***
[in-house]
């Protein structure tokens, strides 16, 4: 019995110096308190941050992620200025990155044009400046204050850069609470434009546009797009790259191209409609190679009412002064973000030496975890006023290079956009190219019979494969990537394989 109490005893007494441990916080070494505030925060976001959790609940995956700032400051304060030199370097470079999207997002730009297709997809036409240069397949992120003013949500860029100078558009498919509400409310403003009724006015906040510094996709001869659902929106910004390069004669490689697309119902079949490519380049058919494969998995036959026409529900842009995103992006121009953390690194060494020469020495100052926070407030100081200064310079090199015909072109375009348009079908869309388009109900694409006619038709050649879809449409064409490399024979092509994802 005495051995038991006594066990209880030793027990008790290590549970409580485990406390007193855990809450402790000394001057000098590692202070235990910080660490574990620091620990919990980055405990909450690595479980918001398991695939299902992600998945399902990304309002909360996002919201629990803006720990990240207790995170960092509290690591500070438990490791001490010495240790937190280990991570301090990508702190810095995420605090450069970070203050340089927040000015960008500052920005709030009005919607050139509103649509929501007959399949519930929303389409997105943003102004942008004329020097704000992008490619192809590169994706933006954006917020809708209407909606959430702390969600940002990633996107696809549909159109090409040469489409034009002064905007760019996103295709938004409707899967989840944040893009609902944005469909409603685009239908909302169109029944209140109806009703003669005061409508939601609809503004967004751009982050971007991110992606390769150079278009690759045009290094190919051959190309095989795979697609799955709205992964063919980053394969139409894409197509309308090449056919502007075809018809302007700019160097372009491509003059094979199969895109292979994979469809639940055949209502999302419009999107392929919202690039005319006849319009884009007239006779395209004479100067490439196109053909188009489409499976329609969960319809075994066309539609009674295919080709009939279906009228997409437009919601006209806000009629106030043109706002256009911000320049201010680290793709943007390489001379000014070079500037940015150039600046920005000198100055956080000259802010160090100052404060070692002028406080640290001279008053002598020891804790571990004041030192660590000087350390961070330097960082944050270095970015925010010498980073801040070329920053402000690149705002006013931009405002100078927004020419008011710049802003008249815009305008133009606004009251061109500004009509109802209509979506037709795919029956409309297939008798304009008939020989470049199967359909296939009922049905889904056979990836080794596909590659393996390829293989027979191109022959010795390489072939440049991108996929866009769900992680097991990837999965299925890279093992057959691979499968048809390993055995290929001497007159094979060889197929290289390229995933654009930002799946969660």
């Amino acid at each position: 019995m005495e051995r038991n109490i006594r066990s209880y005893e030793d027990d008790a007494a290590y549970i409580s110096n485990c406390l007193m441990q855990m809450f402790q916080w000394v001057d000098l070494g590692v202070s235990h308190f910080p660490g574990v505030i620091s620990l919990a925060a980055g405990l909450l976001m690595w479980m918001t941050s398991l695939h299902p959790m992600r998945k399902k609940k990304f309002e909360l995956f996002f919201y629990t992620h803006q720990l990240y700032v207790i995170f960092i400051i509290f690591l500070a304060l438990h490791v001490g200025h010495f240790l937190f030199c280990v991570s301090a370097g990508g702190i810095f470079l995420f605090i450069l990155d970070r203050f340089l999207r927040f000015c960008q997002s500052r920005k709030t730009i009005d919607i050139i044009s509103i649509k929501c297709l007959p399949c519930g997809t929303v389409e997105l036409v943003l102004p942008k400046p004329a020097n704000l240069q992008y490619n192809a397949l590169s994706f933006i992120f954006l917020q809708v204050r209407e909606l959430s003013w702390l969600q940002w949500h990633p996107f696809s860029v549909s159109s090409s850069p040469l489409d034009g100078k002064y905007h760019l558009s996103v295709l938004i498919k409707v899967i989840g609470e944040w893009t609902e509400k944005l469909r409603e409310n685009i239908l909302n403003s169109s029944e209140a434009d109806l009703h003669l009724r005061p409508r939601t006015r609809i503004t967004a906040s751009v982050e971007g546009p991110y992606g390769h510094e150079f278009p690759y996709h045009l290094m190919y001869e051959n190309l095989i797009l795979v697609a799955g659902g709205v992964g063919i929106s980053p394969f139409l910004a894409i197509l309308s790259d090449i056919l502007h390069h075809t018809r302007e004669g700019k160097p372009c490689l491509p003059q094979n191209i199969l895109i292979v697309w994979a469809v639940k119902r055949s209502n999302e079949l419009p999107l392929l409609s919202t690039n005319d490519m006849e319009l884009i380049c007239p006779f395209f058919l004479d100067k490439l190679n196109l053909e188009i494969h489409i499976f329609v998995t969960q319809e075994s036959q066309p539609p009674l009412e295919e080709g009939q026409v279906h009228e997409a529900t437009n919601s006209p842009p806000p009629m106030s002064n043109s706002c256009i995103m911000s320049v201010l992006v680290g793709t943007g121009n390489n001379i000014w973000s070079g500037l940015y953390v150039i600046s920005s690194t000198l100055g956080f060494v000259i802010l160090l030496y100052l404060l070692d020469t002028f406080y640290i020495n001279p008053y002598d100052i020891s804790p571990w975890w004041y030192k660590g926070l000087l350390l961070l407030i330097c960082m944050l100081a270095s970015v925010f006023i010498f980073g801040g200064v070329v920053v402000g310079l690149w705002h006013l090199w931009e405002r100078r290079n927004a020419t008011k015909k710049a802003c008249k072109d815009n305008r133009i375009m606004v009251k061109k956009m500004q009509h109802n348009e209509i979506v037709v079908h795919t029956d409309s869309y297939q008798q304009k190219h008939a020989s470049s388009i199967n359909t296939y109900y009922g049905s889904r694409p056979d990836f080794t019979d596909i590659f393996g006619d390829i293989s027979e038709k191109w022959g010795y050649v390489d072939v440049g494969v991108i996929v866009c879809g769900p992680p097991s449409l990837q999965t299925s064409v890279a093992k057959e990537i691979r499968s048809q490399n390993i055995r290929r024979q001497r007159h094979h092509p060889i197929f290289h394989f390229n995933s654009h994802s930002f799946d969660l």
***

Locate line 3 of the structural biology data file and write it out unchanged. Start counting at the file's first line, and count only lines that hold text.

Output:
């Amino acid at each position: 019995m005495e051995r038991n109490i006594r066990s209880y005893e030793d027990d008790a007494a290590y549970i409580s110096n485990c406390l007193m441990q855990m809450f402790q916080w000394v001057d000098l070494g590692v202070s235990h308190f910080p660490g574990v505030i620091s620990l919990a925060a980055g405990l909450l976001m690595w479980m918001t941050s398991l695939h299902p959790m992600r998945k399902k609940k990304f309002e909360l995956f996002f919201y629990t992620h803006q720990l990240y700032v207790i995170f960092i400051i509290f690591l500070a304060l438990h490791v001490g200025h010495f240790l937190f030199c280990v991570s301090a370097g990508g702190i810095f470079l995420f605090i450069l990155d970070r203050f340089l999207r927040f000015c960008q997002s500052r920005k709030t730009i009005d919607i050139i044009s509103i649509k929501c297709l007959p399949c519930g997809t929303v389409e997105l036409v943003l102004p942008k400046p004329a020097n704000l240069q992008y490619n192809a397949l590169s994706f933006i992120f954006l917020q809708v204050r209407e909606l959430s003013w702390l969600q940002w949500h990633p996107f696809s860029v549909s159109s090409s850069p040469l489409d034009g100078k002064y905007h760019l558009s996103v295709l938004i498919k409707v899967i989840g609470e944040w893009t609902e509400k944005l469909r409603e409310n685009i239908l909302n403003s169109s029944e209140a434009d109806l009703h003669l009724r005061p409508r939601t006015r609809i503004t967004a906040s751009v982050e971007g546009p991110y992606g390769h510094e150079f278009p690759y996709h045009l290094m190919y001869e051959n190309l095989i797009l795979v697609a799955g659902g709205v992964g063919i929106s980053p394969f139409l910004a894409i197509l309308s790259d090449i056919l502007h390069h075809t018809r302007e004669g700019k160097p372009c490689l491509p003059q094979n191209i199969l895109i292979v697309w994979a469809v639940k119902r055949s209502n999302e079949l419009p999107l392929l409609s919202t690039n005319d490519m006849e319009l884009i380049c007239p006779f395209f058919l004479d100067k490439l190679n196109l053909e188009i494969h489409i499976f329609v998995t969960q319809e075994s036959q066309p539609p009674l009412e295919e080709g009939q026409v279906h009228e997409a529900t437009n919601s006209p842009p806000p009629m106030s002064n043109s706002c256009i995103m911000s320049v201010l992006v680290g793709t943007g121009n390489n001379i000014w973000s070079g500037l940015y953390v150039i600046s920005s690194t000198l100055g956080f060494v000259i802010l160090l030496y100052l404060l070692d020469t002028f406080y640290i020495n001279p008053y002598d100052i020891s804790p571990w975890w004041y030192k660590g926070l000087l350390l961070l407030i330097c960082m944050l100081a270095s970015v925010f006023i010498f980073g801040g200064v070329v920053v402000g310079l690149w705002h006013l090199w931009e405002r100078r290079n927004a020419t008011k015909k710049a802003c008249k072109d815009n305008r133009i375009m606004v009251k061109k956009m500004q009509h109802n348009e209509i979506v037709v079908h795919t029956d409309s869309y297939q008798q304009k190219h008939a020989s470049s388009i199967n359909t296939y109900y009922g049905s889904r694409p056979d990836f080794t019979d596909i590659f393996g006619d390829i293989s027979e038709k191109w022959g010795y050649v390489d072939v440049g494969v991108i996929v866009c879809g769900p992680p097991s449409l990837q999965t299925s064409v890279a093992k057959e990537i691979r499968s048809q490399n390993i055995r290929r024979q001497r007159h094979h092509p060889i197929f290289h394989f390229n995933s654009h994802s930002f799946d969660l």